From February 4, 2014 to May 18, 2014 the Thyssen-Bornemisza Museum presents the first retrospective of Cézanne in Spain in thirty years, since the 1984 MEAC exhibition. The exhibition, curated by Guillermo Solana, includes 58 paintings by the artist -49 oils and 9 watercolors- from museums and private collections around the world (including the United States, Australia or Japan), many unpublished in the country, which are exhibited along with 9 works by other artists such as Pissarro, Gauguin, Bernard, Derain, Braque, Dufy and Lhote. Paul Cézanne (1839-1906) was born in Aix-en-Provence, the son of a wealthy hat maker (and later a banker), of whom he will say, not without irony: “My father was a man of genius; He left me an income of 25,000 francs. “
Cézanne was a schoolmate of the future writer Émile Zola, with whom he would maintain an intimate (and complex) friendship for many years. Although by parental desire Cézanne began studying law, he soon moved to Paris to pursue his true vocation, painting. There he befriended Pissarro, ten years older, who will be for him the closest thing to a teacher. He also met Manet and joined the gathering of the Impressionists at the Guerbois café. Since 1863, Cézanne sent his paintings to the Official Salon annually, always in vain. In 1874 he participated in the first exhibition of the Impressionist group, but he only exhibited with them once again, in 1877. Critics considered him the most clumsy and eccentric artist of the group. The denigrating words that critics used to use his painting — brutal, crude, childish, primitive — would eventually become terms of praise for the originality of his work.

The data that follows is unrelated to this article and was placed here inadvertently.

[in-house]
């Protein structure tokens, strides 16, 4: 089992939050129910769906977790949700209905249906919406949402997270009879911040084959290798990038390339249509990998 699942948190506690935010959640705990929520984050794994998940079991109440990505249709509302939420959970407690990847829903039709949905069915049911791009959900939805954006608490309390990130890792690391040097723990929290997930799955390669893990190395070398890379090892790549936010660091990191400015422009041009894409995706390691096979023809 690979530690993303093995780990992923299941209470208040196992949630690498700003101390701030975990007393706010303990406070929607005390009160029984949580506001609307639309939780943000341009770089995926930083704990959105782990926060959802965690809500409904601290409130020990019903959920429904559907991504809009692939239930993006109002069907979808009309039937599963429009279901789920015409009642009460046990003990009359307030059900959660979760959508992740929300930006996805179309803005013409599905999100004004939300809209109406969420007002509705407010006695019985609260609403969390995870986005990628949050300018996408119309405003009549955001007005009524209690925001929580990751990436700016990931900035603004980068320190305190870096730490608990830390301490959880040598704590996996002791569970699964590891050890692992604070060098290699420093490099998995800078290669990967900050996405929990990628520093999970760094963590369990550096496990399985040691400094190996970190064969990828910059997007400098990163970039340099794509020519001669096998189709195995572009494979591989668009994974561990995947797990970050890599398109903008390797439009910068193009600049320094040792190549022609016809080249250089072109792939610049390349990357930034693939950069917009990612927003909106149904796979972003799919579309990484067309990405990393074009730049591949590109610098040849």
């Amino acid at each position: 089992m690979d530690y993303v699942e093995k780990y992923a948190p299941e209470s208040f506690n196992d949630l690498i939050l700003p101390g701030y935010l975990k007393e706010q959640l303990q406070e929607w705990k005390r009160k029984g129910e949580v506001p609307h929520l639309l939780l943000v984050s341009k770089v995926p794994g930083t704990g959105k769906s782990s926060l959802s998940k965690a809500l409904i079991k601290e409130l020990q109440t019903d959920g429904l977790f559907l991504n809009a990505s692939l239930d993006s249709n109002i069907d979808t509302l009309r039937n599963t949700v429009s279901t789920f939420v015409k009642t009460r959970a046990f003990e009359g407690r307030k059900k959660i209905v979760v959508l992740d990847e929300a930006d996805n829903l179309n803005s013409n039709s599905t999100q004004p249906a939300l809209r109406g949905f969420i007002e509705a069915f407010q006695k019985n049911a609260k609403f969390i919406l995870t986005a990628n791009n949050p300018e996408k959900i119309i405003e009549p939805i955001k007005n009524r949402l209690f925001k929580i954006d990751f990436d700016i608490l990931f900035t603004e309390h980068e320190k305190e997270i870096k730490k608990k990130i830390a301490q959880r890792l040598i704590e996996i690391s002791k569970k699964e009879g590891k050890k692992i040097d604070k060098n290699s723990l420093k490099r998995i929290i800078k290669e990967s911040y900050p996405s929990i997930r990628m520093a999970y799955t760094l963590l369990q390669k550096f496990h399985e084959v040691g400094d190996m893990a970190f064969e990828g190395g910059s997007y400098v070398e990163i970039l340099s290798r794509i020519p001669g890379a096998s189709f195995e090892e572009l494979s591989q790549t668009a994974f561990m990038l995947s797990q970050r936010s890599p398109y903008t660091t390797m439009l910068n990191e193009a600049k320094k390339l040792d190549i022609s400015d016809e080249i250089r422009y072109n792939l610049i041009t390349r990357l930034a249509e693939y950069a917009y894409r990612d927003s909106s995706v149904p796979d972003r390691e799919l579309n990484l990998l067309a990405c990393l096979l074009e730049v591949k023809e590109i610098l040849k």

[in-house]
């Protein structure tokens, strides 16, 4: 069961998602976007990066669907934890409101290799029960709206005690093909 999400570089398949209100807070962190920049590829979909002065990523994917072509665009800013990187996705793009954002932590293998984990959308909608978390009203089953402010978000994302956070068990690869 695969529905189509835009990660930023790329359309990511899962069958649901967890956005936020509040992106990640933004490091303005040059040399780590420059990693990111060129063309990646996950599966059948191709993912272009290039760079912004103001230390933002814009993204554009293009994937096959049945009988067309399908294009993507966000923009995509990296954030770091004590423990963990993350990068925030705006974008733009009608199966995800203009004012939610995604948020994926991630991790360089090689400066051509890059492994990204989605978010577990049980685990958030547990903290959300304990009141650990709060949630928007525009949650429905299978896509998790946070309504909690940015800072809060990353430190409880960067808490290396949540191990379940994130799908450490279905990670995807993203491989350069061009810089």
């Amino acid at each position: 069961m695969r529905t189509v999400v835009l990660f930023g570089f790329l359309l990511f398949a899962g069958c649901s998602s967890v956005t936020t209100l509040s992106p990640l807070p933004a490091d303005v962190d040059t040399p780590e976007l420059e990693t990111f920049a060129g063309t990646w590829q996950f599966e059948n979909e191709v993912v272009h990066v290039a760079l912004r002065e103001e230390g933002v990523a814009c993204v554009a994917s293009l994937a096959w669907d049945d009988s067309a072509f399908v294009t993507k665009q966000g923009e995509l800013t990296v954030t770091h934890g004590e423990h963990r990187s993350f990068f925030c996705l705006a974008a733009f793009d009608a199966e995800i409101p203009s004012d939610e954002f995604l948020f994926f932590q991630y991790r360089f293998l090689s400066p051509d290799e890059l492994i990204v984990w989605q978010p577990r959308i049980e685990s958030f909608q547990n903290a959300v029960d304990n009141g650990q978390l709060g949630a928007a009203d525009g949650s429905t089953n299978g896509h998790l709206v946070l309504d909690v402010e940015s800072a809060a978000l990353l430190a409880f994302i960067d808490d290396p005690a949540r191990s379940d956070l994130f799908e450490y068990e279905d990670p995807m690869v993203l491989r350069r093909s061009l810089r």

While his colleagues, led by Monet and Renoir, were learning success, Cézanne, retired in Aix, continued to be ignored until 1895. Between November and December of that year, his first solo exhibition (about 150 works) in the gallery of the dealer Ambroise Vollard earned him the respect and admiration of his colleagues and made him an essential reference for young painters.
When Paul Cézanne died ten years later, he was already recognized as a crucial figure in modern art. The dominant genre in Cézanne’s work is landscape, which comprises half of his total output and which the painter, like his fellow Impressionists, identifies with the practice of painting in the open air. But, unlike the Impressionists, Cézanne also attaches decisive importance to a genre of the workshop: still life. Throughout his entire career, he cultivated landscape and still life in parallel, which respectively embody the direct encounter with nature and the laboratory of composition.
The subtitle of the exhibition, Site / Non-site, taken from the artist and theorist Robert Smithson, alludes to that dialectic between exterior and interior, between painting in the open air and working in the studio.